Louisiana readers may have heard about an East Coast hospital that must notify thousands of patients that they need to be tested for diseases such as HIV, hepatitis B and hepatitis C. It appears that hospital negligence may have exposed these patients to at least one of these diseases. The patients are diabetics who received insulin when they were hospitalized.
The potential exposure occurred from the hospital’s use of FlexPens, which administer insulin to patients. The hospital began using the pens in Sept. 2008 and only recently stopped. At that time, it was discovered that nurses were reusing the injector part of the FlexPens.
Current estimates put the number of people who may have been exposed to these diseases over 3,100. An investigation into the issue has been initiated by the Department of Health in Connecticut. So far, no illnesses have been discovered as a result of this problem. However, that could change.
Due to the time span and large number of people affected, no guarantee exists that all of the patients will still be in Connecticut. The hospital is notifying everyone it can, but it may not be in time. Louisiana diabetics who may have received medical care at Griffin Hospital in the Connecticut city of Derby after Sept. 1, 2008, may have been exposed.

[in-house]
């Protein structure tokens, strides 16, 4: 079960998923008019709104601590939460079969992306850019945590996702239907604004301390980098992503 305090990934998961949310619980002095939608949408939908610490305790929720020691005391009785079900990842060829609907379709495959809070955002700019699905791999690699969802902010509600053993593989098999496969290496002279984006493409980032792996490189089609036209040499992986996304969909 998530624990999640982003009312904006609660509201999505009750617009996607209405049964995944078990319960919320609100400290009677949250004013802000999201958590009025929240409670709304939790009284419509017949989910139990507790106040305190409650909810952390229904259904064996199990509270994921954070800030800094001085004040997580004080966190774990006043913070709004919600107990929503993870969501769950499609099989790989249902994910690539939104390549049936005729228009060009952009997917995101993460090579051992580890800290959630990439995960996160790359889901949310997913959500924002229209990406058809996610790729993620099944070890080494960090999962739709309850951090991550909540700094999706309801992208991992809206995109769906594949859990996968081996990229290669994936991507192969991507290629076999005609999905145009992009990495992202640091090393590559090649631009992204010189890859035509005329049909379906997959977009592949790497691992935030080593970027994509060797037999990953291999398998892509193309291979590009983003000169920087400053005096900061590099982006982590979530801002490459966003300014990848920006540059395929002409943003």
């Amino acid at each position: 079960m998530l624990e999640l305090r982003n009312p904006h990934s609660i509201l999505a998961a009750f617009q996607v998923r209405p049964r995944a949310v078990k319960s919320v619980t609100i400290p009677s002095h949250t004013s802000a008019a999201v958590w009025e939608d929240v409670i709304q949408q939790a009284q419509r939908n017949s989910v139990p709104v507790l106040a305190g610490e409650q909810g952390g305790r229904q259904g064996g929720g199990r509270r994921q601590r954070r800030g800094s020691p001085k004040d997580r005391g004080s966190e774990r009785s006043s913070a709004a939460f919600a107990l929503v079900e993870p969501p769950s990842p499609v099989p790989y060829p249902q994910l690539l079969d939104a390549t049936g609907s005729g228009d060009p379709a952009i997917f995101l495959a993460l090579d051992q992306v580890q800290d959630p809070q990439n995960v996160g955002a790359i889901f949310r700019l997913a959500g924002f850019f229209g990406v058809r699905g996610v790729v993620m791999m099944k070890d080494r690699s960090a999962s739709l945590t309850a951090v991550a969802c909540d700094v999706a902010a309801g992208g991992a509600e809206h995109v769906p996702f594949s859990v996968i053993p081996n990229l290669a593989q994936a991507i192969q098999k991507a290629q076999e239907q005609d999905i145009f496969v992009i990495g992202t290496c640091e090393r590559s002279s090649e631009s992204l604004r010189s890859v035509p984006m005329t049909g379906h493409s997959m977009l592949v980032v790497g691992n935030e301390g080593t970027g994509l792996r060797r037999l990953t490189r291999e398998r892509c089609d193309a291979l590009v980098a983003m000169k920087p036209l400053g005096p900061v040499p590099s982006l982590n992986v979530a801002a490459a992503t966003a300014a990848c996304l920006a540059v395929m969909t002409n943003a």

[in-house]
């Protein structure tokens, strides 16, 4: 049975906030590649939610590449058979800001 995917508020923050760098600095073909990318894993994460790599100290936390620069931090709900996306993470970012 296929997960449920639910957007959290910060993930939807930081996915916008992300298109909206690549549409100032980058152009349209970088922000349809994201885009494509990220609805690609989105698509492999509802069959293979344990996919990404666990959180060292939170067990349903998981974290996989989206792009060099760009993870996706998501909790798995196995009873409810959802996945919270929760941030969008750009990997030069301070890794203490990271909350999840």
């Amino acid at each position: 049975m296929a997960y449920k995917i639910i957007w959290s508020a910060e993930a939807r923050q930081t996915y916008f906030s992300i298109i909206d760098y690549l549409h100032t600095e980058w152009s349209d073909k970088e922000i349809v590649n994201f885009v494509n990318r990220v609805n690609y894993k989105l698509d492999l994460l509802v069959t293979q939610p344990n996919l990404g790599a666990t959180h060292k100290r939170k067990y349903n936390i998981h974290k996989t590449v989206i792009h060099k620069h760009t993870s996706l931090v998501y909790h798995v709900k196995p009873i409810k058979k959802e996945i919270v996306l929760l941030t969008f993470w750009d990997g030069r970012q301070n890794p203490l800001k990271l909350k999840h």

When hospital negligence — such as may be the case here — causes a patient to contract a lifelong or potentially deadly condition, the patient has the right to file a medical malpractice claim against the party or parties deemed responsible. If a claim is successfully litigated, the court may enter a judgment for an award of damages permissible under state law. A monetary judgment could cover the financial damage done by the error.
Source: ctpost.com, “More than 3,100 diabetes patients exposed to HIV risk“, Amanda Cuda, May 16, 2014